A recipient of the Queen Elizabeth II Award for British Design, Williams is becoming known as much for her activism, community and social work as she is for her fashion. She’s also been flying the sustainability flag and working with recycled and upcycled materials.
For fall, Williams drew inspiration from her work with U.K. charity The Magpie Project, which helps homeless mothers and children, and her colorful collection was inspired by craft and play. Made with humble and traditional materials and techniques, the collection was filled with hand-knit sweaters, fringed blanket coats and pieces inspired by children’s clothing.
It was an upbeat, high-energy show with lots of color and sparkle, and looks that worked on men and women alike: Cartoonish patterns and illustrations spilled over anoraks, sailor pants, and knitwear while Lego-esque color blocks were stacked or patch-worked across trouser suits and a pair of overalls.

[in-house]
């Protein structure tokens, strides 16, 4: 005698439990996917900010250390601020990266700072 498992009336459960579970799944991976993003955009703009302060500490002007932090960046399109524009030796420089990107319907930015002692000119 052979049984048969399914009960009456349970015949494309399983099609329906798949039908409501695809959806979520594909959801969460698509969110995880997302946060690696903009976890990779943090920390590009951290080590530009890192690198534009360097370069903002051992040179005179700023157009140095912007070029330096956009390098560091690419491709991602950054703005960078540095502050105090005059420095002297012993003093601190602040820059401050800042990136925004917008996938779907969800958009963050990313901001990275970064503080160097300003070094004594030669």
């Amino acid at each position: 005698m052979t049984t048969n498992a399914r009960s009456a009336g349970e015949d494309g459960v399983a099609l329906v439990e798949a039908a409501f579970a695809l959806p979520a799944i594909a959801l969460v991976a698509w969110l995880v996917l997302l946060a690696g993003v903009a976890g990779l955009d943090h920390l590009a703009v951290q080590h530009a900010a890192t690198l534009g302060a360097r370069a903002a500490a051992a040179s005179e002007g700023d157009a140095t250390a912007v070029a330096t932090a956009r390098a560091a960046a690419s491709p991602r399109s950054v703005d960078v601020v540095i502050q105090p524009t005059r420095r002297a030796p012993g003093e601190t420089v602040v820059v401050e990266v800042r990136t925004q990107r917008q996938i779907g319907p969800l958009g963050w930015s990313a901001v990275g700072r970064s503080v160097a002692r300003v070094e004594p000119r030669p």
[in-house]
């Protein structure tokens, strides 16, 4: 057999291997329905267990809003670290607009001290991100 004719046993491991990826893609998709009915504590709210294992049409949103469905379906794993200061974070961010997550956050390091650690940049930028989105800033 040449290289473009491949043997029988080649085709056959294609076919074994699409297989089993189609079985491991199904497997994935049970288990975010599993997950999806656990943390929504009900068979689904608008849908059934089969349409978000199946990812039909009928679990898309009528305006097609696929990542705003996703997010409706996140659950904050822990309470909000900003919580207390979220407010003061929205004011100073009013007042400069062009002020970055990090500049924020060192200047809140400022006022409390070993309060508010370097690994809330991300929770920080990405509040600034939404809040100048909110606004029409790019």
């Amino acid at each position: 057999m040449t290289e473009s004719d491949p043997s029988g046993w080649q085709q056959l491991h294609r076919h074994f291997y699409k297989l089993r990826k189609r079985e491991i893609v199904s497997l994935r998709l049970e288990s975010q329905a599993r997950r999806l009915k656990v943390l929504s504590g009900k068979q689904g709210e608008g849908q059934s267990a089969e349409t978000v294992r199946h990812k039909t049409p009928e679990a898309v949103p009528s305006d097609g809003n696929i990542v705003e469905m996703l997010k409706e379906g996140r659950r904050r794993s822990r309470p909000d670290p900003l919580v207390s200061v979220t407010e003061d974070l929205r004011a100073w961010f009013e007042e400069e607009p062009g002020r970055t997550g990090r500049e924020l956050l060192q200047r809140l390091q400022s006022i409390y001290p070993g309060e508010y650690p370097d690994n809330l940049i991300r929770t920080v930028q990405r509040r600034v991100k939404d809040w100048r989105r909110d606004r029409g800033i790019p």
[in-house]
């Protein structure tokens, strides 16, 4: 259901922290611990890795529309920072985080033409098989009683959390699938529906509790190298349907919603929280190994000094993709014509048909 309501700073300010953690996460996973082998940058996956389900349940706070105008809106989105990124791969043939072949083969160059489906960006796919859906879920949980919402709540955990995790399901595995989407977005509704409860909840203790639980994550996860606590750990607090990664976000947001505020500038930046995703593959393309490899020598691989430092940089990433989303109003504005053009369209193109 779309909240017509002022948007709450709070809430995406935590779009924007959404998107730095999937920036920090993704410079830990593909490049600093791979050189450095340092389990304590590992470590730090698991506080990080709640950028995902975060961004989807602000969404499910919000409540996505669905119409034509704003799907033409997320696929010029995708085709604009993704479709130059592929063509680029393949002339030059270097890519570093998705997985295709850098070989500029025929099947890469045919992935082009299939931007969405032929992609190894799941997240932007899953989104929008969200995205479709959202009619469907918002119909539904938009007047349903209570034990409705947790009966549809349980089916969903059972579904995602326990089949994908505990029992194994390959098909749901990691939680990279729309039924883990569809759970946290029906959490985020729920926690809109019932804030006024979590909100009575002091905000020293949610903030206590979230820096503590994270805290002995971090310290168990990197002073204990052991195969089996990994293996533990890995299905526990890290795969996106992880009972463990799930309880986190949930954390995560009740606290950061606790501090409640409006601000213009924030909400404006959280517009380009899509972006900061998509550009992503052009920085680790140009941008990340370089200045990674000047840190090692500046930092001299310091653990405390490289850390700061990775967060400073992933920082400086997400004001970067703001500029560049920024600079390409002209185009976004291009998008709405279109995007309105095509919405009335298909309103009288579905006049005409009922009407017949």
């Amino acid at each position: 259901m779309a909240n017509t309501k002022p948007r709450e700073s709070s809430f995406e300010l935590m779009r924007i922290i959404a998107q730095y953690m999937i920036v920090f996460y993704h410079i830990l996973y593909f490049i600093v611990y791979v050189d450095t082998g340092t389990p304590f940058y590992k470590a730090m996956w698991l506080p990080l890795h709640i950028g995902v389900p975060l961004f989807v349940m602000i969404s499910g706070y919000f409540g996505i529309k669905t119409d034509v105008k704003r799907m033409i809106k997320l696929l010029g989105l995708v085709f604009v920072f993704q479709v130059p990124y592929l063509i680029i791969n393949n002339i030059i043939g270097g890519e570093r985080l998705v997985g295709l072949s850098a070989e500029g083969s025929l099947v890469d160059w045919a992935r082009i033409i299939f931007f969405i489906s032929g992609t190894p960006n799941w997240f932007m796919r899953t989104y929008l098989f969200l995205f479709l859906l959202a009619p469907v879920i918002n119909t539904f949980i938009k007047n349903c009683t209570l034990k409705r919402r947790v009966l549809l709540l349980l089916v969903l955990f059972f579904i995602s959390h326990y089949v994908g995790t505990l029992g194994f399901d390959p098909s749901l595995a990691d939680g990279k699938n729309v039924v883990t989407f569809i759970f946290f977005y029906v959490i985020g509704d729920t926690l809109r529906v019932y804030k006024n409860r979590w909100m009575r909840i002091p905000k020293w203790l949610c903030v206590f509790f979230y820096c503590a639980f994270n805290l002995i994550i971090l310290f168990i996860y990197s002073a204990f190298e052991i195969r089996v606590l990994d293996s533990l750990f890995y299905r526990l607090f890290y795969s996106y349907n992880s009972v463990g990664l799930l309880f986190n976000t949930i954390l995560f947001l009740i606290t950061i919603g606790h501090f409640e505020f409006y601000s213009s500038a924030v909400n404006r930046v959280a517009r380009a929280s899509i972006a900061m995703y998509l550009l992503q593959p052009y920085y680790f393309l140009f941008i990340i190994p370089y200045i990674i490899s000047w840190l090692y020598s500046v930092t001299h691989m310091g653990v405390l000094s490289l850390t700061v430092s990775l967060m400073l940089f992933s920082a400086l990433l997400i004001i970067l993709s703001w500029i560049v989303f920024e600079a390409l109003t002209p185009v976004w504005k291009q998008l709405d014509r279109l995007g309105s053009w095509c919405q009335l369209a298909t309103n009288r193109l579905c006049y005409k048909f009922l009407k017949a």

A belted coat with wide lapels looked like it was pieced together from tiny colored tiles and trimmed with Post-It notes. It was a standout, and would put a smile on even the grumpiest of faces.
Not all of these clothes were flattering. Some looked downright silly, including multi-colored patchwork overalls that seemed fit for a circus clown.
Williams also needs to work harder at detail and fit: The fringed blanket coat could have been a winner, but the sleeves were too long and the silhouette baggy, while a voluminous printed dress with ruffled sleeves resembled one of those Victorian child outfits the artist Grayson Perry likes to wear.